Looks like the velocity of air coming out the vent is too high such that it blows the pellets out. The falling pellets will block the 6" outlet. Assuming all the air comes out the 6" vent its velocity will be 4711 FPM. With 6" vent + new 8" vent, the velocity will be 1696 FPM. Still high. You should reduce the airflow, flare out the 6" and new 8" vent to the terminal velocity of the pellets, screen and weather hood at each vent. If you need 22,000 lb/hr but can only get 2500 lb/hr from each bin then either you need 8 more bins or consider another delivery method like screw conveyors or dust collector like arrangement with filters.

RE: Vent Size For Bulk Material Receiving Bin

Are you sure about that air flowrate? I get a velocity of about 75 ft/sec out of that vent!!

I don't know what velocity you need to get down to to not entrain your pellets but I would guess you're looking at a reduction of a factor of 10. That's a big nozzle.

I think you need a set off baffles and grills inside the vessel if you're going to keep using these vents. Either that or vent it into a large box and let the entrained pellets drop out and pick them up on a regular basis.

Remember - More details = better answers
Also: If you get a response it's polite to respond to it.

RE: Vent Size For Bulk Material Receiving Bin

Lilliput1 & LittleInch:
Can you please tell me what equation you used to get to those results just to verify. I used this online calculator at to get near the same results as you guys and I just want to make sure. I'd like to be able to show my boss the calculations as to why we need to get baffles instead of getting a larger vent and show him to what degree I'd need to flare out to on those vents to keep pellets entrained in the receiving bin. Using that online calculator (and assuming a 6" + 8" vent is the same as having a 14" vent), I see my velocity coming out of the vents is 16 feet/second. Is that a good assumption I made about the vents? Then again, I do have 2 spare 8" flanges on this receiving bins so I could have 3 vents if I want to haha.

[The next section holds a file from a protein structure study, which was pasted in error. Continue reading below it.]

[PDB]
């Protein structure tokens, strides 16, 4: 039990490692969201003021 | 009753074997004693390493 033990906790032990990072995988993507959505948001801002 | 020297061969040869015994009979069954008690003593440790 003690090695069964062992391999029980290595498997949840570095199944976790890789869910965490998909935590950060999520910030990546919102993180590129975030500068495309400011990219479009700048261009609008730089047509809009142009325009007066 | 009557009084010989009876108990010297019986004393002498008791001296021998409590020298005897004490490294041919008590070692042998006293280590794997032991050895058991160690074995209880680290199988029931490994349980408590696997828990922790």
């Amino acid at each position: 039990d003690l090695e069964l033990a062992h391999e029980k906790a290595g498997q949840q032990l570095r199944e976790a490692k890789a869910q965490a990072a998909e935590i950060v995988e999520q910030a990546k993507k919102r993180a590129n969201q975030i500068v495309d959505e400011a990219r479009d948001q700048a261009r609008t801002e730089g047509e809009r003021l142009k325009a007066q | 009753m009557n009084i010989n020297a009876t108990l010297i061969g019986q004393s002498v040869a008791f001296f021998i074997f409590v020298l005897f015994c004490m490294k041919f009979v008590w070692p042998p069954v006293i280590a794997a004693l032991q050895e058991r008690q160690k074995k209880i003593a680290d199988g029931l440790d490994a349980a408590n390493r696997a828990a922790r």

Sorry for returning back to the gooseneck idea, but I'm still struggling with the baffles because I don't know what they'd look like. I've never seen a baffle inside a receiving bin before so I don't know if pellets would get stuck in it, how would that affect our receiving bin's capacity, etc.

What's not shown in that receiving bin diagram I sent is that there's a valve just below the receiving bin so what we do is blow pellets to the receiving bin from a silo when needed and fill up the receiving bin to a high level. Then the valve will open releasing pellets to our feeder. Once the level in the receiving bin gets low enough, the blower sends more pellets over and the process repeats itself from there.

RE: Vent Size For Bulk Material Receiving Bin

I wasn't actually sure what you meant by ICFM, but assumed it was as close to standard volume as makes no difference.

So 925cfm = 15.4 ft^3 per second = 26640 in3/sec
Sq area of a 6" pipe is (approx.) 3 x 3 x 3/142 = 28.3 in2
So velocity = vol / area = 941 inches =78.5 ft = 24 m per second.

All fairly rough and ready, but that is absolutely whistling....

I can see that internal mods might be difficult, which is why I suggest you take the vent into another atmospheric pressure sealed box where you can let the velocity drop and recover the beads blown out.

a 6" and a 8" nozzle doesn't equal 14. You need to take the square root of the squares of the diameter.

So 8 + 6 is more like a 10" nozzle. That would get you dow to around 30 ft/sec on average, but two nozzles of different sizes wouldn't split flow equally.

Your two 8" nozzles look a better bet but I would then expand to 12" or 16" and let the pellets sit there until you stop the filling operation when they should then fall in. However as the 8" nozzles are closer to the edge you might get more pellets in the air vent.